Enrico Stropparo ceramics Italian Ceramic Masters Enrico Stropparo
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Alessio Tasca was born in Nove (Vicenza) in 1929.
He frequented the local Art School and in 1945 he entered the Venice Art Institute where the teachings of Arturo Martini were very much alive and where new trends were being experimented. In 1948 he returned to Nove and taught ceramics in evening classes. He founded the laboratory “Tasca Artigiani Ceramisti” with his brothers Marco and Flavio. He was disappointed in his first traditional production and so turned to a more modern style: sgraffito plates with a green or brown background.
His sgraffito plates and his plastic groups with a religious bent (awarded a prize at the Angelicum in Milan in 1950) were quite successful and with Giò Ponti’s backing, they were presented at the Triennale in Milan in 1951. In the same year he obtained his teaching diploma with the Art Institute of Florence. Here he became acquainted with Mario Morelli, the ceramist and glaze expert who then prepared specific shades of colours specifically for the laboratory of the Tasca brothers.
In 1952 he took part for the first time in the Biennale in Venice. The Milanese gallerist, Totti, invited him to join him on a touring ceramic exhibition in Germany along with F. Melotti, L. Fontana, P. Pianezzola, A. Fabbri, G. Gambone and R. Bertagnin.
From 1954 he took part in all the ventures of the “Gruppo 9” whose intentions were to rejuvenate local ceramics. In 1957 Engineer Zanchi, head of the Ideal Standard plant in Brescia, invited him to make some small pieces in vitreous china and in 1959 the “Tasca Brothers” received the Palladio Prize in Vicenza with their works in “Morelli green”.
In 1961 he left his brothers and opened up his own workroom concentrating only on sculptures. Here, his works of large dimensions were created such as “Pegaso”, “Manichino a cavallo” and “Eucalipto”.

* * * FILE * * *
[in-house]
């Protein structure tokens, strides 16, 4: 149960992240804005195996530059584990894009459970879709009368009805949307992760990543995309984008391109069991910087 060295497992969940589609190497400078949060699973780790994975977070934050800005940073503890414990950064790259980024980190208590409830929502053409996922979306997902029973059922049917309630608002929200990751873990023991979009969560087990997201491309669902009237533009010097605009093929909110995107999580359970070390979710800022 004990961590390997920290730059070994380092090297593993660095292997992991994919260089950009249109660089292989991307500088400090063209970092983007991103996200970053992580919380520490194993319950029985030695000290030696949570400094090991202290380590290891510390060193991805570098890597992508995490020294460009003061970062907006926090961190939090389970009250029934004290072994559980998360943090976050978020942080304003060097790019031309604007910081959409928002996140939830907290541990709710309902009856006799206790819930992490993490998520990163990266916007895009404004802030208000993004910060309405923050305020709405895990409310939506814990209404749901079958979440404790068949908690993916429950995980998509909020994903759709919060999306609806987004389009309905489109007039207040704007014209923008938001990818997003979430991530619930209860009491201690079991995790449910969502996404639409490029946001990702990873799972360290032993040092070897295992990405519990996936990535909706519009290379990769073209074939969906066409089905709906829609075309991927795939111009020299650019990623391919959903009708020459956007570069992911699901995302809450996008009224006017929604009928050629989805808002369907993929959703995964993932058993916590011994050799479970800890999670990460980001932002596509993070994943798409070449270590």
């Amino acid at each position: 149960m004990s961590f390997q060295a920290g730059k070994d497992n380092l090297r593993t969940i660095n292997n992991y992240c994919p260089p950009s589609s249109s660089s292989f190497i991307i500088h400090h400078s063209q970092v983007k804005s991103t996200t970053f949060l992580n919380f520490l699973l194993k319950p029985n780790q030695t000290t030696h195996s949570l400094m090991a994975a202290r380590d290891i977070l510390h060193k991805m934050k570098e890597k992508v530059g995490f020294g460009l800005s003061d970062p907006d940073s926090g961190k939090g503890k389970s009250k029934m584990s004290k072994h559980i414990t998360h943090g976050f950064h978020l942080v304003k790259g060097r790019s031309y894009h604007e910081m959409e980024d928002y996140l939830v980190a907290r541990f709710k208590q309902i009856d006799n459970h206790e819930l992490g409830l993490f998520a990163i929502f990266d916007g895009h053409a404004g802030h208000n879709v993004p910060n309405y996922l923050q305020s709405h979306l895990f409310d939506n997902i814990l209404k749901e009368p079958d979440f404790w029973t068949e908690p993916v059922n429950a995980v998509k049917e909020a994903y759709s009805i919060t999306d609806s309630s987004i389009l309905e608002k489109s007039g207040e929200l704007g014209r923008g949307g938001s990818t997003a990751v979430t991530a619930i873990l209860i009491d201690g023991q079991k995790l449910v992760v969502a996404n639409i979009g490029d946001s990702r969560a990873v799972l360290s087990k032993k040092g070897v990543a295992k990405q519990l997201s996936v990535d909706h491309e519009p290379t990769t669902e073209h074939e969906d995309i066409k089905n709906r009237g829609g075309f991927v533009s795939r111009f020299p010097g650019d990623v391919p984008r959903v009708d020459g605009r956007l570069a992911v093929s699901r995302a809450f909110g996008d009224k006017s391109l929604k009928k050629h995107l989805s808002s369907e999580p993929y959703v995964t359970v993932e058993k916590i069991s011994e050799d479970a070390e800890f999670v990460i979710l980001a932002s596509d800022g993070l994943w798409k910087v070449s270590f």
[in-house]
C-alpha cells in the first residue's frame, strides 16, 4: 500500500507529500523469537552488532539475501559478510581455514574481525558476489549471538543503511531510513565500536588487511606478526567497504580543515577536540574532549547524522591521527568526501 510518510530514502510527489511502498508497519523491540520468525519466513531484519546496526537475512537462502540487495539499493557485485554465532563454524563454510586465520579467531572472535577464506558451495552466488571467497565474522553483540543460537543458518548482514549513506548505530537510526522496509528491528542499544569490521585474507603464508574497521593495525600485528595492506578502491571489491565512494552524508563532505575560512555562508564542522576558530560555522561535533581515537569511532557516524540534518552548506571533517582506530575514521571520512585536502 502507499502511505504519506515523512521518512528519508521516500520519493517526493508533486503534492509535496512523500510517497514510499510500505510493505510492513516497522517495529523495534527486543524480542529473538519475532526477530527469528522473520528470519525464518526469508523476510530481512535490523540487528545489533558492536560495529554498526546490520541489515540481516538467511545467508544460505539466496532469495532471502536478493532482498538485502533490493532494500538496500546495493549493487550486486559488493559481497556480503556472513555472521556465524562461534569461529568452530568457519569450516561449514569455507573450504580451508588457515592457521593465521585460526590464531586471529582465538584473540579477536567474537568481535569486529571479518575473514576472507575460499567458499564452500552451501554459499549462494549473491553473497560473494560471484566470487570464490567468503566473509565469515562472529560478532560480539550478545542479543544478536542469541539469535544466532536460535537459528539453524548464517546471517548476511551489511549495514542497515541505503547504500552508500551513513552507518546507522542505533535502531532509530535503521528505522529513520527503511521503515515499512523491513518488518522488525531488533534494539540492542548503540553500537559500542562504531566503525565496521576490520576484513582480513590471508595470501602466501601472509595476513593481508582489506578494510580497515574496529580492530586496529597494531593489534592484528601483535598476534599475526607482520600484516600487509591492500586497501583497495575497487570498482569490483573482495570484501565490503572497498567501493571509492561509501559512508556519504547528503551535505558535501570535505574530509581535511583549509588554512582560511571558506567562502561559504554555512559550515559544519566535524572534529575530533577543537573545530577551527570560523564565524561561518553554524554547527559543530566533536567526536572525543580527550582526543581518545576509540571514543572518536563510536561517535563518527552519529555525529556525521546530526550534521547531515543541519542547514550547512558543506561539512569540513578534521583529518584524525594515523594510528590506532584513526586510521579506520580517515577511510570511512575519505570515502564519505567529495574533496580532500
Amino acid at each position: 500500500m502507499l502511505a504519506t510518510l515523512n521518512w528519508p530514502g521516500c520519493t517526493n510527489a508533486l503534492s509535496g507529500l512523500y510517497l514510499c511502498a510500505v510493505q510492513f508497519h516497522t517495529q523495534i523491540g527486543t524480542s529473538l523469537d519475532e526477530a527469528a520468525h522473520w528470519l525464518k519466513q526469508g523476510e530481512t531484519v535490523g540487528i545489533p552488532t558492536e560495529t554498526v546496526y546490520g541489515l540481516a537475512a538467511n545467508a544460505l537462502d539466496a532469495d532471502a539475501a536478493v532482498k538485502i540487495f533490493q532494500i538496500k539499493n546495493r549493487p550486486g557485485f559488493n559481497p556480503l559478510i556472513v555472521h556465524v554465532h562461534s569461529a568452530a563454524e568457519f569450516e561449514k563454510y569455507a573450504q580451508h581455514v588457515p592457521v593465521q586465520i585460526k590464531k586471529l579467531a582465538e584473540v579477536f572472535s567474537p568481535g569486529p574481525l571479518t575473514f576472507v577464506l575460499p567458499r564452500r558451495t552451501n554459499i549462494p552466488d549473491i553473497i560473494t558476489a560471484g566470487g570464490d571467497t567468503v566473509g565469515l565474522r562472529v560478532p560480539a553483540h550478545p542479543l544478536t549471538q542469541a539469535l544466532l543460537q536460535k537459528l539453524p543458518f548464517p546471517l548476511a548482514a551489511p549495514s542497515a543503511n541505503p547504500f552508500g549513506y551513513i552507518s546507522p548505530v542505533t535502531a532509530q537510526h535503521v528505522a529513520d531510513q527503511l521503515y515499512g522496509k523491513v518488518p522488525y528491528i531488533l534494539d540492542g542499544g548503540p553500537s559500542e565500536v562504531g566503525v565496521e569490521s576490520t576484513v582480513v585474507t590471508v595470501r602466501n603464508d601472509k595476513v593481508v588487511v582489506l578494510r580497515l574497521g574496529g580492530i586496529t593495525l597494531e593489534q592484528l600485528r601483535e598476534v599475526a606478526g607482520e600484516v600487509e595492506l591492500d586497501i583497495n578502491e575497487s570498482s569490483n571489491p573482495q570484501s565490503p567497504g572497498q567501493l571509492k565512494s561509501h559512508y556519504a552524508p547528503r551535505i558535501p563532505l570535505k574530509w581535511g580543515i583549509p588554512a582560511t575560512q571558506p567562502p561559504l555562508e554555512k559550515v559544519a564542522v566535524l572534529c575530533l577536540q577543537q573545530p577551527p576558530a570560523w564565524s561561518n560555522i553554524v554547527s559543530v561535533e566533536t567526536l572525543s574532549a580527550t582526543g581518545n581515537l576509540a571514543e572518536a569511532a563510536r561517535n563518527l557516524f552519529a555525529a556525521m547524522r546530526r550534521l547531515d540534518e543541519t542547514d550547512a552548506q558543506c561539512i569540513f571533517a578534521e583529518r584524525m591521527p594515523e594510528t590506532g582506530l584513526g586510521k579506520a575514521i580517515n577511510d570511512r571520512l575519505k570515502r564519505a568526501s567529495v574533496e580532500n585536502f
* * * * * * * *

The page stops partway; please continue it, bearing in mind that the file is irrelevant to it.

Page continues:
In the following year he obtained the position of professor of Plastics in the Art Institute in Nove where he remained until 1978. In 1963 he produced a limited series of wheel-thrown objects, noteworthy with the name “lobster red” due to the type of glaze he had used: in this way, his platters were created, his “shields” that were one metre in diameter, his table services that won him yet again the Palladio Prize in 1964 and the chance of a tour in Switzerland with F. Bucci to become acquainted with M. Macarin, a ceramic artist researching the stoneware of B. Leach. In the same year he was awarded the First Prize for Ceramics (together with P. Pianezzola) in the Biennale in Venice in decorative art section.
He visited Denmark and Sweden to better understand the wave of success of Scandinavian design. He then visited England to have more ideas for his renewal of ceramic art.
In 1966 he developed the Italian Centre for Art Production with N. Caruso, F. Bucci, G. Sabadini, R. Bonfanti, S. Marconato, F. Fabbrini and others with the aim of renewing artistic workmanship.
1967 brought a huge change of direction for Tasca in respect of his previous work: the completion of the first extruder with the first examples in a rectangular section, abandoning colours and preferring to use a white, opaque glaze so as to study the pure values of form. In this fresh experimentation, he was backed by his students and among those was E. Stropparo. He took part in the XIV Triennale in Milan with 17 pieces worked with his extruder that he then destroyed during the student protest in a symbol of his support.
Tasca’s ceramics with the extruder have a great success with the critics and the specialist media for their significance as profound renewal. In 1972 the Victoria and Albert Museum in London acquired his “Cornovaso” and later, his “Servizio da Caffè”, both obtained entirely from a horizontal extruder. He also created works using the same technique but made from Plexiglas in the workshops of Fusina di C. Donato, receiving the diploma of Gold Medal at the XV Triennale in Milan.